Shah makes a really good point about two very different trends in our world over the past several decades. While we’ve had unparalleled technological growth, we’ve also seen horrifying wildlife trends to the point that some scientists believe we’re currently in a sixth mass extinction event. But to know that for sure, and look for ways to prevent and reverse it, we need reliable data. This is a fascinating problem because the world is huge, and we simply can’t monitor everything.

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ESP8266 Home Monitor Is Stylishly Simplistic

It’s often said that “Less is More”, and we think that the chic ESP8266 environmental monitor posted by Thingiverse user [bkpsu] definitely fits the bill. Dubbed “Kube”, the device is a 3D printed white cube with an OLED display in the center, which [bkpsu] says was designed specifically for the approval of his wife. Weirdly, she didn’t like the look of bare PCBs on the wall.

Multiple Kubes allow for whole-house monitoring.

Inside, things are a little more complex. The Kube uses the NodeMCU development board, and a custom breakout that [bkpsu] designed to interface with the display and sensors. For temperature and humidity monitoring, the Kube is using the ever-popular DHT22, and [bkpsu] mentions that he has future plans for things like motion sensors and direct control of RGB LED strips. All the data collected by the Kube is piped into openHAB via MQTT.

On the very detailed Thingiverse page, [bkpsu] gives background information on his design goals for the project, tips for printing out a high-quality case, a parts list with Amazon links, and pinout information for getting it all wired up. The PCB is even available on OSH Park for those who want a Kube of their own.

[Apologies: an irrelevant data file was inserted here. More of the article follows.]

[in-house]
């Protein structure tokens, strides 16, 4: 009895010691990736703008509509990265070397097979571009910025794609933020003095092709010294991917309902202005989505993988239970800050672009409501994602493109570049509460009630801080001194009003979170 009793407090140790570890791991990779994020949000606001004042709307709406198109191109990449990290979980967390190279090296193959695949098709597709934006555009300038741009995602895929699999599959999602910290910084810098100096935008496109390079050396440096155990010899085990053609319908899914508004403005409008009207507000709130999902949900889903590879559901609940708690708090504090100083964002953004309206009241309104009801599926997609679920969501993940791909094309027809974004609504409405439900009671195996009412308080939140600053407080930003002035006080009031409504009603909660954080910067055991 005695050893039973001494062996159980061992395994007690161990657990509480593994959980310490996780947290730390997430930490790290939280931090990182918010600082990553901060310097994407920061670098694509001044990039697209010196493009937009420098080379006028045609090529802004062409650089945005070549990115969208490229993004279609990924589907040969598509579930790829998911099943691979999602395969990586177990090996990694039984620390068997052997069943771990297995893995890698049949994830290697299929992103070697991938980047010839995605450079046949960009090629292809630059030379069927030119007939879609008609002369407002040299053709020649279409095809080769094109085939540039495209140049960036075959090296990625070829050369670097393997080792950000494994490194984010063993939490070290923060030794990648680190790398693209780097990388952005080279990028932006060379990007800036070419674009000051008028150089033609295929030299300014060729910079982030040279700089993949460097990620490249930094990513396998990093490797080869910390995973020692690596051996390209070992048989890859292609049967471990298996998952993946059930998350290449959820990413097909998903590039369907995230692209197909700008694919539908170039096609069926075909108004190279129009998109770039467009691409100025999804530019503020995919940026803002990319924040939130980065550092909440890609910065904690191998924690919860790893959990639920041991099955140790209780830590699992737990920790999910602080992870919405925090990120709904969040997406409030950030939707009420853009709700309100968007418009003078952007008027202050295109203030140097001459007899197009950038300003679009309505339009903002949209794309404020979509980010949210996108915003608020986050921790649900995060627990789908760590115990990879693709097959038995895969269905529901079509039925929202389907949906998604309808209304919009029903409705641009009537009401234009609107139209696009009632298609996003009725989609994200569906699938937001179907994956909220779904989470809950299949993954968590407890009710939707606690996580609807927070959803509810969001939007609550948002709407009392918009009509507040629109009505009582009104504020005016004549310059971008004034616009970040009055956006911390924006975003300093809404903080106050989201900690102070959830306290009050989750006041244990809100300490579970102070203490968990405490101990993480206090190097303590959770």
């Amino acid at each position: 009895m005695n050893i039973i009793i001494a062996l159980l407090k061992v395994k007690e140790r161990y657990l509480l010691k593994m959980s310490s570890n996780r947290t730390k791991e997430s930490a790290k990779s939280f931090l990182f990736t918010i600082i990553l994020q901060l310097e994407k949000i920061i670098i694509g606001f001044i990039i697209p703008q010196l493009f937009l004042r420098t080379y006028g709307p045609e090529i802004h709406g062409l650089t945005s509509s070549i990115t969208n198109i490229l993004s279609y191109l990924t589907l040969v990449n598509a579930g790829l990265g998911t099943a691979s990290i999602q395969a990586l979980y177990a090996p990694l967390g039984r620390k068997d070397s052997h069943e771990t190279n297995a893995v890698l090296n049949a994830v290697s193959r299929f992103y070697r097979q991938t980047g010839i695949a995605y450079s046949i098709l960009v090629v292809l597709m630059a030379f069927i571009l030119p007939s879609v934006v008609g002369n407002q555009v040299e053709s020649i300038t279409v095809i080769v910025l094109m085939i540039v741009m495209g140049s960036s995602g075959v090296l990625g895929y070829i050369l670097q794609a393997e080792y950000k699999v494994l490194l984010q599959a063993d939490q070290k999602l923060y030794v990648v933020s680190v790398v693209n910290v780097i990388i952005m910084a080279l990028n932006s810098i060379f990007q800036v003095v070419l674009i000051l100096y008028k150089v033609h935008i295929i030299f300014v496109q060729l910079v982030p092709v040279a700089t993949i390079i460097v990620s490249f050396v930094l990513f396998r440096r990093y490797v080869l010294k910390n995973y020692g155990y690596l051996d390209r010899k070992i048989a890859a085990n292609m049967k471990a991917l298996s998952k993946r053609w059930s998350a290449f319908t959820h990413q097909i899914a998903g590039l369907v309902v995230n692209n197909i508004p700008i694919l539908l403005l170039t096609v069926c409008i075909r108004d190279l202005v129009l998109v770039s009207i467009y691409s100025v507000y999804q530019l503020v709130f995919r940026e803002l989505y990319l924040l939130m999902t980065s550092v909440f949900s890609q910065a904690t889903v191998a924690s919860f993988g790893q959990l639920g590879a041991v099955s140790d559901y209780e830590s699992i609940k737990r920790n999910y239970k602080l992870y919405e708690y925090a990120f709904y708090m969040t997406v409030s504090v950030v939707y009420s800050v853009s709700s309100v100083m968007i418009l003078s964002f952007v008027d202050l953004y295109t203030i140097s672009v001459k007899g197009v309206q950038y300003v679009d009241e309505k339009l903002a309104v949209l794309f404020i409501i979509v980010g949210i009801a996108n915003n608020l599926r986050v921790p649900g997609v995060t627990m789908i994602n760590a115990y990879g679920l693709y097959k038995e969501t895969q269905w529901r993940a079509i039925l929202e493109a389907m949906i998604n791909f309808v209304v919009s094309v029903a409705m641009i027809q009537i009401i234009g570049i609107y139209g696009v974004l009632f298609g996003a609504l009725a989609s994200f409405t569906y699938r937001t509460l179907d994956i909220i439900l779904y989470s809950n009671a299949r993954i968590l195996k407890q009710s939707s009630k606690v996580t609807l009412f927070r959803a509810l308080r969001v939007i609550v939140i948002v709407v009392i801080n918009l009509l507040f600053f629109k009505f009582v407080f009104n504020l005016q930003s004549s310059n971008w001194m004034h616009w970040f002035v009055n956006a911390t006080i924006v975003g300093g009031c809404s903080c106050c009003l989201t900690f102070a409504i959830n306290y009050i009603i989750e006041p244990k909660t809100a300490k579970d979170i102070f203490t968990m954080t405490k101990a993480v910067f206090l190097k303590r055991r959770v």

Even with all the stick home monitoring and automation products on the market today, many hackers simply can’t bring themselves to buying a turn-key commercial product. But we think with the results hackers have been getting rolling their own solutions, they just might be on to something.

Hackaday Prize Entry: A Portable Environmental Monitor

There are a lot of environmental monitors in the running for this year’s Hackaday Prize. Whether they’re soil moisture sensors for gardens or ultraviolet sensors for the beach, the entrants for The Hackaday Prize seem to grasp the inevitable truth that you need information about the environment before doing anything about the environment.

But what about sharing that information? Wouldn’t it be handy if there were an online repository where you could look up environmental conditions of any location on the planet? That’s where [radu.motisan]’s Portable Environmental Monitor comes in. It’s a small, pocketable device that measures just about everything and uploads that data to the Internet.

This project is a continuation of [radu]’s entry for The Hackaday Prize last year, the Global Radiation Monitoring Network. This was more than just a Geiger tube connected to the Internet; [radu] has a global network of Geiger counters displaying counts per minute on a nifty live map.

[radu]’s latest project expands on the capabilities of the Global Radiation Monitoring Network with more sensors and portability. Inside the Environmental Monitor are enough sensors to look at Alpha, Beta and Gamma radiation, dust and toxic gas, and other types of pollution. With the addition of an ESP8266 WiFi module, this portable device can upload sensor readings to the Internet, greatly expanding [radu]’s uRADMonitor network.

The 2015 Hackaday Prize is sponsored by: